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Last Updated: Wednesday, 1 February 2006, 17:04 GMT
North West: New NHS dental contracts
Steve Rawling
The Politics Show North West

NHS dentist registrations plummet

It has become a common sight - desperate patients queueing around the corner to register with an NHS dentist.

In towns like Burnley, Blackburn and Glossop, none of the local dental practices will take on new NHS patients.

Children in Bolton and Preston have some of the worst tooth decay in the country - but 77 out of 93 dental practices in these areas won't treat children on the NHS.

Across Lancashire and Cumbria, 50,000 fewer people are registered with an NHS dentist compared with three years ago.

Have your say

The government hoped to put an end to this situation, by training and recruiting more dentists and by giving cash directly to local Primary Care Trusts to pay for NHS treatment.

In January, the PCTs began to draw up new contracts with local dentists - which have to be signed by 01 April 2006.

But many dentists are unhappy - and this week, one Local Dental Committee decided to ask the public to support them in a fight for a better deal.

"I've never seen professional morale so low," said chairman of the Bury and Rochdale Local Dental Committee Dr Tariq Drabu.

"The new contracts are a treadmill and there's no emphasis on prevention or quality of care.

"We will have to hit targets or money will be clawed back from us. My colleagues feel they might be better off in the private sector.

"The new contracts will make it far more difficult for people to access an NHS dentist."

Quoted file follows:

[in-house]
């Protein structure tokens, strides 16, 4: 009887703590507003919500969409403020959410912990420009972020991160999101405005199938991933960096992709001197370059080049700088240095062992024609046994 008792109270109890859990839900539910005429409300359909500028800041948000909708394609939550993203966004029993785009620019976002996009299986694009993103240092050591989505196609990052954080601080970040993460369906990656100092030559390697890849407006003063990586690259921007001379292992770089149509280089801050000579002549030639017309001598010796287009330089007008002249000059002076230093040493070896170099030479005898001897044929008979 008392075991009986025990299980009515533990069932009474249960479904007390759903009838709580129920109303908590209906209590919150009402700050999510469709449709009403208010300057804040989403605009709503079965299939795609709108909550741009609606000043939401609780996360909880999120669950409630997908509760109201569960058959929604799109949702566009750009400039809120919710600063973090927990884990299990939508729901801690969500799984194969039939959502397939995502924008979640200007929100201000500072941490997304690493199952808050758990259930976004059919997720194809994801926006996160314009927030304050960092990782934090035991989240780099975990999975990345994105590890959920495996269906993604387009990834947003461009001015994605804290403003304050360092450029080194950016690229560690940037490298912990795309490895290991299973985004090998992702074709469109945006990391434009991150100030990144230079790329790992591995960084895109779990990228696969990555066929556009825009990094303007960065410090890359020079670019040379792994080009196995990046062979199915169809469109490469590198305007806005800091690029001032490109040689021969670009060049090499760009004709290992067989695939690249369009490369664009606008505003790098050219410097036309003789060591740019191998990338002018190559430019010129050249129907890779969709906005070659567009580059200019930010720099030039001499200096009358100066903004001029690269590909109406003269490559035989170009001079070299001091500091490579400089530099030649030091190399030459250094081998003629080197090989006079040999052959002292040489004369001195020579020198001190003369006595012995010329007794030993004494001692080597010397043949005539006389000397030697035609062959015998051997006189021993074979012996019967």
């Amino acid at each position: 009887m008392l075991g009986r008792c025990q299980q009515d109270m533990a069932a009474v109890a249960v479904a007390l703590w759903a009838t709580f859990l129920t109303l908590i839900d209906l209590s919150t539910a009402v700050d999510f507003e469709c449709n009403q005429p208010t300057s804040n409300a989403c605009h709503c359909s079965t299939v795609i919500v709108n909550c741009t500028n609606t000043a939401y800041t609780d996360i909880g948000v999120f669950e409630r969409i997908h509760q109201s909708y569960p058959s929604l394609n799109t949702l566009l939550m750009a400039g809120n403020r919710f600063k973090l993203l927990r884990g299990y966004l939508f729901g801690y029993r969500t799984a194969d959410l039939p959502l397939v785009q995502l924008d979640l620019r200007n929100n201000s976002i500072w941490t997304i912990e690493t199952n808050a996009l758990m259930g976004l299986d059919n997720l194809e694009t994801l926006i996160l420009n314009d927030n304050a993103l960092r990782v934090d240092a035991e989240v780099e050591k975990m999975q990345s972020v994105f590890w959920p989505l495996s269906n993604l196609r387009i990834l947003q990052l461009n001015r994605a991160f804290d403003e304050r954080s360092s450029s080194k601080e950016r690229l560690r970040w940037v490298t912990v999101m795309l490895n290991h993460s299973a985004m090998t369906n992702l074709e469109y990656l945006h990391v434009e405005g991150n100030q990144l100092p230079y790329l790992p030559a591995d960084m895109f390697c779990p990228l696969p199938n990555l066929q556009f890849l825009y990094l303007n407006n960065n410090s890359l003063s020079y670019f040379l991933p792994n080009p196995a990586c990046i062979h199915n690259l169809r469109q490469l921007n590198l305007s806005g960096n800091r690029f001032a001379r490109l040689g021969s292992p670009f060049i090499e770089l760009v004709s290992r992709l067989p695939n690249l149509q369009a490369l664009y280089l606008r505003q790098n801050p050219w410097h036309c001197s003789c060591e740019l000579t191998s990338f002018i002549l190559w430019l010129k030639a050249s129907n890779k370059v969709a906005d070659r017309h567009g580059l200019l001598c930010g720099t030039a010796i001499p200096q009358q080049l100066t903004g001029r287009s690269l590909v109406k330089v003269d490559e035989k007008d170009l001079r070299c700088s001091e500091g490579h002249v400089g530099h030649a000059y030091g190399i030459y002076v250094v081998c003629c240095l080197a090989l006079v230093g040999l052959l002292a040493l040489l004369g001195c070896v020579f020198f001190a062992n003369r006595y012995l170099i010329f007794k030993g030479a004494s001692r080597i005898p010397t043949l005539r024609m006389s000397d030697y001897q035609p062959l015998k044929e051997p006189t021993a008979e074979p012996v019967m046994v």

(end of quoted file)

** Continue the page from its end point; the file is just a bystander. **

At a meeting on Tuesday night, the Bury and Rochdale dentists stopped short of calling for a boycott of the new contracts, but took the unusual step of putting adverts into local papers, warning the public that NHS dentistry is under threat.

The new contracts are supposed to guarantee dentists' NHS incomes for the next three years - based on the amount of NHS work they carried out the previous year.

However, the British Dental Association says the Government has put so many targets and conditions into the contracts that dentists can't focus on improving prevention or quality of care.

"The old contracts were a treadmill, the new contracts are a treadmill," said a BDA spokesman.

"A private dentist sees fewer patients, gets to spend more time on each patient and gets about the same money at the end of the day." In the meantime, the search for a dentist goes on for many people.

On The Politics Show this Sunday we speak to one man who has given up trying to find a local dentist, and finds it cheaper to fly out every six months to see a dentist in Poland.

  • Is your dentist about to go private?
  • Are you stuck without an NHS dentist?

Let us know what you think, and we could put your points to the government's Chief Dental Officer on the Politics Show.

Jim Hancock and Gill Dummigan
Jim Hancock presents Politics Show North West with Gill Dummigan

The Politics Show

Join Jim Hancock and Gill Dummigan on the Politics Show on Sunday 12 February 2006 at 11.55am on BBC One.

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